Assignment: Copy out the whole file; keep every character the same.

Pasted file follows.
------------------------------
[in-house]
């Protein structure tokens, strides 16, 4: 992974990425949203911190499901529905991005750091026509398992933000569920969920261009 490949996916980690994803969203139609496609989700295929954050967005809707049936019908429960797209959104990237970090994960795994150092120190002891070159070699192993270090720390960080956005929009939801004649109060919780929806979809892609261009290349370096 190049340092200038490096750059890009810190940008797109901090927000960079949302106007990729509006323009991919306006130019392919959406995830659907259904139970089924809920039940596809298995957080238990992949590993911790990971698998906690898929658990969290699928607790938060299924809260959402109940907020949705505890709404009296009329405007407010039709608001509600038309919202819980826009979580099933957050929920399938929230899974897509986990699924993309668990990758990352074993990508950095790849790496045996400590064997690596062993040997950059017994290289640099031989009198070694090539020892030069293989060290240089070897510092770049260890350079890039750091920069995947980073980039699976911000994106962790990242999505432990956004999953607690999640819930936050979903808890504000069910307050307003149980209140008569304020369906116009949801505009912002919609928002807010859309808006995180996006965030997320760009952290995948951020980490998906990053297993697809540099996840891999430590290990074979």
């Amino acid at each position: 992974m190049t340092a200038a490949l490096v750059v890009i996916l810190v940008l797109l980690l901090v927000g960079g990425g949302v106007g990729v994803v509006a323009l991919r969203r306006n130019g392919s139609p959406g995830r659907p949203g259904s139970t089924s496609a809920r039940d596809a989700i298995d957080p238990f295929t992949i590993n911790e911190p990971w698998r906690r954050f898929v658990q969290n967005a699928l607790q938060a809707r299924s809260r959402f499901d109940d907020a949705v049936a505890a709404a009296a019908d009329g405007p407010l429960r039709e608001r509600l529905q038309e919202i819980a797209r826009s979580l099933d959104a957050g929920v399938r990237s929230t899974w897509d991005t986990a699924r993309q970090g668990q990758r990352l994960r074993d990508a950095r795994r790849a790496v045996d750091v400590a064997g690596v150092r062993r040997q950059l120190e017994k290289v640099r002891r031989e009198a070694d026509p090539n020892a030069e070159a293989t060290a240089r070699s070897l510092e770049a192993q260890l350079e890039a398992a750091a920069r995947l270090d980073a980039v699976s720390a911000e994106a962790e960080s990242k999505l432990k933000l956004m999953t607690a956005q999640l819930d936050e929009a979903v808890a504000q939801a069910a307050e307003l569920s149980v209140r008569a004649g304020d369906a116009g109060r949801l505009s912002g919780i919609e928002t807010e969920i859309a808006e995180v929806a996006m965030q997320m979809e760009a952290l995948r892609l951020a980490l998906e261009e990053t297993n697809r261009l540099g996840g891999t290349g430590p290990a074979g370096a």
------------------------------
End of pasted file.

[in-house]
């Protein structure tokens, strides 16, 4: 992974990425949203911190499901529905991005750091026509398992933000569920969920261009 490949996916980690994803969203139609496609989700295929954050967005809707049936019908429960797209959104990237970090994960795994150092120190002891070159070699192993270090720390960080956005929009939801004649109060919780929806979809892609261009290349370096 190049340092200038490096750059890009810190940008797109901090927000960079949302106007990729509006323009991919306006130019392919959406995830659907259904139970089924809920039940596809298995957080238990992949590993911790990971698998906690898929658990969290699928607790938060299924809260959402109940907020949705505890709404009296009329405007407010039709608001509600038309919202819980826009979580099933957050929920399938929230899974897509986990699924993309668990990758990352074993990508950095790849790496045996400590064997690596062993040997950059017994290289640099031989009198070694090539020892030069293989060290240089070897510092770049260890350079890039750091920069995947980073980039699976911000994106962790990242999505432990956004999953607690999640819930936050979903808890504000069910307050307003149980209140008569304020369906116009949801505009912002919609928002807010859309808006995180996006965030997320760009952290995948951020980490998906990053297993697809540099996840891999430590290990074979």
């Amino acid at each position: 992974m190049t340092a200038a490949l490096v750059v890009i996916l810190v940008l797109l980690l901090v927000g960079g990425g949302v106007g990729v994803v509006a323009l991919r969203r306006n130019g392919s139609p959406g995830r659907p949203g259904s139970t089924s496609a809920r039940d596809a989700i298995d957080p238990f295929t992949i590993n911790e911190p990971w698998r906690r954050f898929v658990q969290n967005a699928l607790q938060a809707r299924s809260r959402f499901d109940d907020a949705v049936a505890a709404a009296a019908d009329g405007p407010l429960r039709e608001r509600l529905q038309e919202i819980a797209r826009s979580l099933d959104a957050g929920v399938r990237s929230t899974w897509d991005t986990a699924r993309q970090g668990q990758r990352l994960r074993d990508a950095r795994r790849a790496v045996d750091v400590a064997g690596v150092r062993r040997q950059l120190e017994k290289v640099r002891r031989e009198a070694d026509p090539n020892a030069e070159a293989t060290a240089r070699s070897l510092e770049a192993q260890l350079e890039a398992a750091a920069r995947l270090d980073a980039v699976s720390a911000e994106a962790e960080s990242k999505l432990k933000l956004m999953t607690a956005q999640l819930d936050e929009a979903v808890a504000q939801a069910a307050e307003l569920s149980v209140r008569a004649g304020d369906a116009g109060r949801l505009s912002g919780i919609e928002t807010e969920i859309a808006e995180v929806a996006m965030q997320m979809e760009a952290l995948r892609l951020a980490l998906e261009e990053t297993n697809r261009l540099g996840g891999t290349g430590p290990a074979g370096a």